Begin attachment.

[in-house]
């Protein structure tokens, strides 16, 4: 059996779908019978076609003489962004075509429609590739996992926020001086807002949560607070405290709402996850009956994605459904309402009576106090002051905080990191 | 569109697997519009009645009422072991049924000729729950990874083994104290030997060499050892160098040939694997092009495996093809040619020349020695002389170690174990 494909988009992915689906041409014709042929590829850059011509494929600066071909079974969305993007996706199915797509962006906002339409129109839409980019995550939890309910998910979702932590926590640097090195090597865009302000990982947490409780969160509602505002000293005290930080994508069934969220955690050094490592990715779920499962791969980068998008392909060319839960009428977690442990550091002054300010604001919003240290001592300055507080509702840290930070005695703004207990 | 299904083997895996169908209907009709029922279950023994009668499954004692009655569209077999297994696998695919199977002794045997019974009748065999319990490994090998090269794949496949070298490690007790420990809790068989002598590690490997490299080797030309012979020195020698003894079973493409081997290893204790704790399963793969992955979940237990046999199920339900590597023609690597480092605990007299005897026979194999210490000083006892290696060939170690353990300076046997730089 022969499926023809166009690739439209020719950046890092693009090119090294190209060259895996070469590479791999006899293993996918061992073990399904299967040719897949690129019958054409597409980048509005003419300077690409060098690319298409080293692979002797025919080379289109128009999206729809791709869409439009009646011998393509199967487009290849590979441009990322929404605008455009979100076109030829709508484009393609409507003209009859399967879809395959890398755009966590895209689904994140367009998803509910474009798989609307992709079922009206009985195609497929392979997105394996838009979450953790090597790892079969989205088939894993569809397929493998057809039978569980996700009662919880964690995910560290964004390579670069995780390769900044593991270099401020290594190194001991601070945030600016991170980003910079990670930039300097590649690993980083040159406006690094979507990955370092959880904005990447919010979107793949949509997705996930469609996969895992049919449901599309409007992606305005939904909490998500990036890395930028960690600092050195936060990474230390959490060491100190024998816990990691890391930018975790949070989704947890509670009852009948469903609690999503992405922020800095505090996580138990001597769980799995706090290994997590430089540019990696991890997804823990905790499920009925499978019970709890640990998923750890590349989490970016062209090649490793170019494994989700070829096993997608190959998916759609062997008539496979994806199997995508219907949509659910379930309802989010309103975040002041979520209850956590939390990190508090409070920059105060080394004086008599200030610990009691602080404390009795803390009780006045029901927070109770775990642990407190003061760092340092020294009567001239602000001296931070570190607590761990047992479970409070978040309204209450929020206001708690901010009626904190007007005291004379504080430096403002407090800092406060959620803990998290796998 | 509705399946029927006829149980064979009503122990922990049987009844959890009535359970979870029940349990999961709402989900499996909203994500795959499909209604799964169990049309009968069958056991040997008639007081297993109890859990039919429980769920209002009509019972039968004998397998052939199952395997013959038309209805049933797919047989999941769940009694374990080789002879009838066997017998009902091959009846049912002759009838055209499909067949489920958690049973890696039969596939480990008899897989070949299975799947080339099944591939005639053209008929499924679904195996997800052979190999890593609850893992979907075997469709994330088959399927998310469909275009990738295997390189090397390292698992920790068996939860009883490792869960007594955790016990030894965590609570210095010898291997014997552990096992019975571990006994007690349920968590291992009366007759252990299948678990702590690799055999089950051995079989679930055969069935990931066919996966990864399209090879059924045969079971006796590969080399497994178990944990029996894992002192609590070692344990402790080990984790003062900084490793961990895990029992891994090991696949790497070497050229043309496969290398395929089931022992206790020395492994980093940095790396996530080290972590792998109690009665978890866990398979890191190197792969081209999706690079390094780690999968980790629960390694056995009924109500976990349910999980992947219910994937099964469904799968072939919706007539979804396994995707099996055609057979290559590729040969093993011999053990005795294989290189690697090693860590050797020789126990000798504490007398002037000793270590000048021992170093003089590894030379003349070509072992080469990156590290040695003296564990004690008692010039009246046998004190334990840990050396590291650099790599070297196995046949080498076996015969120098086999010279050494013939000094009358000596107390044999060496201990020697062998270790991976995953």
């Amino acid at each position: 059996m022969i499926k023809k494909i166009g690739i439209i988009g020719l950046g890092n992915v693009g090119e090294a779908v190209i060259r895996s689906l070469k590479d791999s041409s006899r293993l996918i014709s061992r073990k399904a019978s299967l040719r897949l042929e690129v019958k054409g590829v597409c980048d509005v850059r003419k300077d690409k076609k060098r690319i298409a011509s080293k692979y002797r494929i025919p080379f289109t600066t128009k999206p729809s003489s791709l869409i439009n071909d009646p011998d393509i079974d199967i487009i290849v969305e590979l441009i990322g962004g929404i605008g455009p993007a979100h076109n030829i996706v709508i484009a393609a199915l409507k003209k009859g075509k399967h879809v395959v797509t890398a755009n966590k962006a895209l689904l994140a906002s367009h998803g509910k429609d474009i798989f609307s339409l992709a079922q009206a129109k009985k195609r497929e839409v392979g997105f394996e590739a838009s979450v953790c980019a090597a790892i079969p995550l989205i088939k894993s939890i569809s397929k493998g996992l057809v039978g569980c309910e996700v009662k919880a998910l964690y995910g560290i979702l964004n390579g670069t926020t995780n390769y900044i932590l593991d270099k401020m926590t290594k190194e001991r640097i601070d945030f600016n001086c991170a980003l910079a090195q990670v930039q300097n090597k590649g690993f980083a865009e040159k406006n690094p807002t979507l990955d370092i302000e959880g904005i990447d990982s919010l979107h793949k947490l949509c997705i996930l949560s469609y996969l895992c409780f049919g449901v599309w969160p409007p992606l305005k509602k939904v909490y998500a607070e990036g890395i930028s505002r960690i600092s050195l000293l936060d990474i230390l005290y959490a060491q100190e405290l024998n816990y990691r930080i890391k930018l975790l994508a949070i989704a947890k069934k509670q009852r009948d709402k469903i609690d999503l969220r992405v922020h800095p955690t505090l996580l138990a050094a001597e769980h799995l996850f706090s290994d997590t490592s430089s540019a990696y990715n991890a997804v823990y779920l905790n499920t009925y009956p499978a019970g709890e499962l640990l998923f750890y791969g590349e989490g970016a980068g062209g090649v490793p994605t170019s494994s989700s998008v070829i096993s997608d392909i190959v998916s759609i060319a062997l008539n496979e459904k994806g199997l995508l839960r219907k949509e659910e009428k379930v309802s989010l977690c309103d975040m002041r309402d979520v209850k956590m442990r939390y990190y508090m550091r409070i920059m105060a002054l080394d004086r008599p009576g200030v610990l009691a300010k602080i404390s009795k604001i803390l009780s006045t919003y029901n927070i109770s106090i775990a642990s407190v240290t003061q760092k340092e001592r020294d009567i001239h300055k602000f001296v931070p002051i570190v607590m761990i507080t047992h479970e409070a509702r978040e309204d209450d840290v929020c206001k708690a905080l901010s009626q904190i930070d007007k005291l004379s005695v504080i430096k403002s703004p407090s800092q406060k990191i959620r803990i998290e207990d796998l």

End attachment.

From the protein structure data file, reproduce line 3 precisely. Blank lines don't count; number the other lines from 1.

């Amino acid at each position: 059996m022969i499926k023809k494909i166009g690739i439209i988009g020719l950046g890092n992915v693009g090119e090294a779908v190209i060259r895996s689906l070469k590479d791999s041409s006899r293993l996918i014709s061992r073990k399904a019978s299967l040719r897949l042929e690129v019958k054409g590829v597409c980048d509005v850059r003419k300077d690409k076609k060098r690319i298409a011509s080293k692979y002797r494929i025919p080379f289109t600066t128009k999206p729809s003489s791709l869409i439009n071909d009646p011998d393509i079974d199967i487009i290849v969305e590979l441009i990322g962004g929404i605008g455009p993007a979100h076109n030829i996706v709508i484009a393609a199915l409507k003209k009859g075509k399967h879809v395959v797509t890398a755009n966590k962006a895209l689904l994140a906002s367009h998803g509910k429609d474009i798989f609307s339409l992709a079922q009206a129109k009985k195609r497929e839409v392979g997105f394996e590739a838009s979450v953790c980019a090597a790892i079969p995550l989205i088939k894993s939890i569809s397929k493998g996992l057809v039978g569980c309910e996700v009662k919880a998910l964690y995910g560290i979702l964004n390579g670069t926020t995780n390769y900044i932590l593991d270099k401020m926590t290594k190194e001991r640097i601070d945030f600016n001086c991170a980003l910079a090195q990670v930039q300097n090597k590649g690993f980083a865009e040159k406006n690094p807002t979507l990955d370092i302000e959880g904005i990447d990982s919010l979107h793949k947490l949509c997705i996930l949560s469609y996969l895992c409780f049919g449901v599309w969160p409007p992606l305005k509602k939904v909490y998500a607070e990036g890395i930028s505002r960690i600092s050195l000293l936060d990474i230390l005290y959490a060491q100190e405290l024998n816990y990691r930080i890391k930018l975790l994508a949070i989704a947890k069934k509670q009852r009948d709402k469903i609690d999503l969220r992405v922020h800095p955690t505090l996580l138990a050094a001597e769980h799995l996850f706090s290994d997590t490592s430089s540019a990696y990715n991890a997804v823990y779920l905790n499920t009925y009956p499978a019970g709890e499962l640990l998923f750890y791969g590349e989490g970016a980068g062209g090649v490793p994605t170019s494994s989700s998008v070829i096993s997608d392909i190959v998916s759609i060319a062997l008539n496979e459904k994806g199997l995508l839960r219907k949509e659910e009428k379930v309802s989010l977690c309103d975040m002041r309402d979520v209850k956590m442990r939390y990190y508090m550091r409070i920059m105060a002054l080394d004086r008599p009576g200030v610990l009691a300010k602080i404390s009795k604001i803390l009780s006045t919003y029901n927070i109770s106090i775990a642990s407190v240290t003061q760092k340092e001592r020294d009567i001239h300055k602000f001296v931070p002051i570190v607590m761990i507080t047992h479970e409070a509702r978040e309204d209450d840290v929020c206001k708690a905080l901010s009626q904190i930070d007007k005291l004379s005695v504080i430096k403002s703004p407090s800092q406060k990191i959620r803990i998290e207990d796998l």